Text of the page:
Moreover, dating shows that were aired after the loosen of law on Chinese media, are having inevitable effects on the change in the mindset of Chinese. For instance, on the reality TV dating program “If you are the One”, a 22-year-old model has expressed that she would choose a person that she does not like but owns a BMW, rather than being loved by a poor who owns a bicycle only. (Sebag,2012) Other shows have also contestants expressing that they would not consider a boyfriend if he earns less than RMB 200,000 a month. (Wang,2018) With the emphasis on money and materialism, the media has helped shaping the mindset of the Chinese in choosing their spouse on the criteria of the amount of wealth and materials that are given to the female rather than the hard work that one put.

Through westernisation, Chinese have been more open in using verbal or text to express their love to one another. Back then, Chinese had more restraints when dealing with romantic feelings of love, saying “I love you (Wo-ai-ni)” openly was still an unchartered behaviour. (Lake,2014)In traditional Chinese love songs, love was even depicted as more embedded with more indirect word expressions of love, like “nostalgia”, being used. Lake also mentioned a previous fMRI study that showed, due to the long tradition of embedded expression in love, Chinese might have conditioned response to romance.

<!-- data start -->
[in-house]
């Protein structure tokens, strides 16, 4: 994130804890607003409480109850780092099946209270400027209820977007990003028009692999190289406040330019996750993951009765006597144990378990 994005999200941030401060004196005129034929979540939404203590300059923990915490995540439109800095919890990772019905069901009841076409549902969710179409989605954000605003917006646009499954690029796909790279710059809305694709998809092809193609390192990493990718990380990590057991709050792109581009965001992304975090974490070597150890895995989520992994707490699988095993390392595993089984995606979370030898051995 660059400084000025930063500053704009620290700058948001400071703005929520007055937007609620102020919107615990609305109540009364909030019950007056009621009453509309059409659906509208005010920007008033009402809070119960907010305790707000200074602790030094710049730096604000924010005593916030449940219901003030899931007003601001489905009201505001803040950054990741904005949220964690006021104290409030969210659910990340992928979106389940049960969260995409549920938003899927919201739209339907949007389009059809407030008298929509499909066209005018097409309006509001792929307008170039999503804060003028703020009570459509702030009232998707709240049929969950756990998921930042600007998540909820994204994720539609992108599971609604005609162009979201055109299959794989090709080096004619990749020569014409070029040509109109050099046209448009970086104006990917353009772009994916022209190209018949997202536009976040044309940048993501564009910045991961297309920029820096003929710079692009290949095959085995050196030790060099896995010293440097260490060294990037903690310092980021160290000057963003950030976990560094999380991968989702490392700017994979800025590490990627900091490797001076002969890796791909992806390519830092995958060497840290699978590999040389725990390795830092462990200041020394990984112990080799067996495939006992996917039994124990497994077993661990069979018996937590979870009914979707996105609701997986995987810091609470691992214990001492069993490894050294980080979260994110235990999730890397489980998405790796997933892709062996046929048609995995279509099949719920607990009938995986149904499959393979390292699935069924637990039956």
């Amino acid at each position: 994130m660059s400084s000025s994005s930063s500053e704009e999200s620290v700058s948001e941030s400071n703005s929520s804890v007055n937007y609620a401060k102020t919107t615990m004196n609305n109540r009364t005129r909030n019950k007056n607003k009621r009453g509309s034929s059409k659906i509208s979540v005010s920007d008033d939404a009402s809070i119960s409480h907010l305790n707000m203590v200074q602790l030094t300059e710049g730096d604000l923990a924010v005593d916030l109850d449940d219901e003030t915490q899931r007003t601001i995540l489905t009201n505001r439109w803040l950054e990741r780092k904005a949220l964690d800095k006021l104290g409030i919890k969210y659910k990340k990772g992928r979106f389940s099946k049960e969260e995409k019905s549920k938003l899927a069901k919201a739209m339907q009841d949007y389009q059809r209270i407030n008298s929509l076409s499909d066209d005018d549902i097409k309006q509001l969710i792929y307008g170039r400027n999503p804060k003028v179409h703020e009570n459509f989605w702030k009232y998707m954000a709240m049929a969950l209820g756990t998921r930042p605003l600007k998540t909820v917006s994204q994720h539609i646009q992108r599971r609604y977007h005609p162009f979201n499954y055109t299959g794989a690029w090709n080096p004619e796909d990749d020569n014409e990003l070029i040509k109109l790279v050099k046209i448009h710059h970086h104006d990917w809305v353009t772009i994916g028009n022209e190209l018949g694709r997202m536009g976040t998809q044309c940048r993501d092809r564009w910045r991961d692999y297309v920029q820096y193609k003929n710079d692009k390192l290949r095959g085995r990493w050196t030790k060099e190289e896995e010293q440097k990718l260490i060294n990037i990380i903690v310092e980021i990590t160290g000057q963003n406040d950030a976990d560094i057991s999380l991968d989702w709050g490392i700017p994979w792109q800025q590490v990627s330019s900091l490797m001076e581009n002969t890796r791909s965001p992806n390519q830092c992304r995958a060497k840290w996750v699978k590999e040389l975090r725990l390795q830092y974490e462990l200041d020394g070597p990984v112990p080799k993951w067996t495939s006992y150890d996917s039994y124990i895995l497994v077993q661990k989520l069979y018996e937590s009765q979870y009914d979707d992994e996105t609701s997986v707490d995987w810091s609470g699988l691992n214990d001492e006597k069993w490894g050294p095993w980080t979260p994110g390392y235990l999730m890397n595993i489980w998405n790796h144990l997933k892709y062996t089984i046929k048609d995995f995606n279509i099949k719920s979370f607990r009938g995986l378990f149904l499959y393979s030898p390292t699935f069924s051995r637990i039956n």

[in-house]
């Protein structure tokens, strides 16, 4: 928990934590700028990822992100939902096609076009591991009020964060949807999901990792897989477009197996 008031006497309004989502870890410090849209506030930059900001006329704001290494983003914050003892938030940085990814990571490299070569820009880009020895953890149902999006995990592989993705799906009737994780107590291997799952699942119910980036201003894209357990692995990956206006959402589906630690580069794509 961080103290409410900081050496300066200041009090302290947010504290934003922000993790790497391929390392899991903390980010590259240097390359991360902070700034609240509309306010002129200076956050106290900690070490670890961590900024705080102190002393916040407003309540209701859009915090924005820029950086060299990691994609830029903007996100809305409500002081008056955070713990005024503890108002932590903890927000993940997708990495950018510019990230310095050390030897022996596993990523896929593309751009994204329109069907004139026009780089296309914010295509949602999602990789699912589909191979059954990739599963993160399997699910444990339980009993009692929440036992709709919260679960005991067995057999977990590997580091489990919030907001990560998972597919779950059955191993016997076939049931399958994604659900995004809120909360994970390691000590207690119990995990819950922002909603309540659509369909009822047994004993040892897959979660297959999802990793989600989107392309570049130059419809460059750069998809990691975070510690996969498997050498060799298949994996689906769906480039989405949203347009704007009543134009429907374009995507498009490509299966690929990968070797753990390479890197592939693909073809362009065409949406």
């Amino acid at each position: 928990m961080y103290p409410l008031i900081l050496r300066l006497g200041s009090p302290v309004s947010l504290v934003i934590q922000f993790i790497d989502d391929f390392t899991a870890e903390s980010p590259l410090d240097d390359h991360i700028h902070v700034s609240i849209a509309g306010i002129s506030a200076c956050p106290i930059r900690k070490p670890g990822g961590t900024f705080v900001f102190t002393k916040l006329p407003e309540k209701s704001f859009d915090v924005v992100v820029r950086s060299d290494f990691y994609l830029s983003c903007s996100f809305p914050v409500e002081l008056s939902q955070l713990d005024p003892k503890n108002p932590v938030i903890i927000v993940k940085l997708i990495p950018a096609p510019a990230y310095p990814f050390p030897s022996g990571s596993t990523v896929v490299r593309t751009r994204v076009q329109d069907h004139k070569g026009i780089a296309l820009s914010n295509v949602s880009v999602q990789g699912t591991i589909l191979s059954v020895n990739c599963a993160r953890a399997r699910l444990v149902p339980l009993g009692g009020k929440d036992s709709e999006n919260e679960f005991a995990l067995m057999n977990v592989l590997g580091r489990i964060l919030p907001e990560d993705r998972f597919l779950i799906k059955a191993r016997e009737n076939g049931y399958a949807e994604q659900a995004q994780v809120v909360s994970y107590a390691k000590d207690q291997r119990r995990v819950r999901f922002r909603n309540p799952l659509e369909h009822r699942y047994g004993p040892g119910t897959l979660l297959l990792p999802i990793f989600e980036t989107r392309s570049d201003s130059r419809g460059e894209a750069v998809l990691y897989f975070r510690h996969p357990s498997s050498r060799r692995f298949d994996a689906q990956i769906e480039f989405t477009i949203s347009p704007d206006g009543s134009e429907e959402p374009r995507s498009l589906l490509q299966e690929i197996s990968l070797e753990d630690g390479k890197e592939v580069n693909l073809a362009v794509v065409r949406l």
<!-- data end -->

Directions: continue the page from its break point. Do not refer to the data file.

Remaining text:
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Oppositely, in English songs, desire for sex and happiness are always publicly expressed. With increasingly more Chinese being exposed to the western culture after China’s Opening Up, including western songs listening and watching shows, more of them have openly expressed their romantic love to each other. In the recent decade, many have used direct text, which is a more passive way than face-to-face, to express the affection of love to one another. For instance, many have now use the internet slang of “520”(wo-ai-ni) and “1314” (yi-sheng-yi-si) to text and express their passion for one another. (‘520’,2016). With the worldwide influence of US popular culture through movies, TV, pop music, it is found that there is a movement towards a greater openness concerning the expression of feelings, with the ease of sending love via new technology. (Friedman,2016) Therefore, with more western cultural products being brought to China after its Opening Up, Chinese have opened up its communication for love in a more direct way.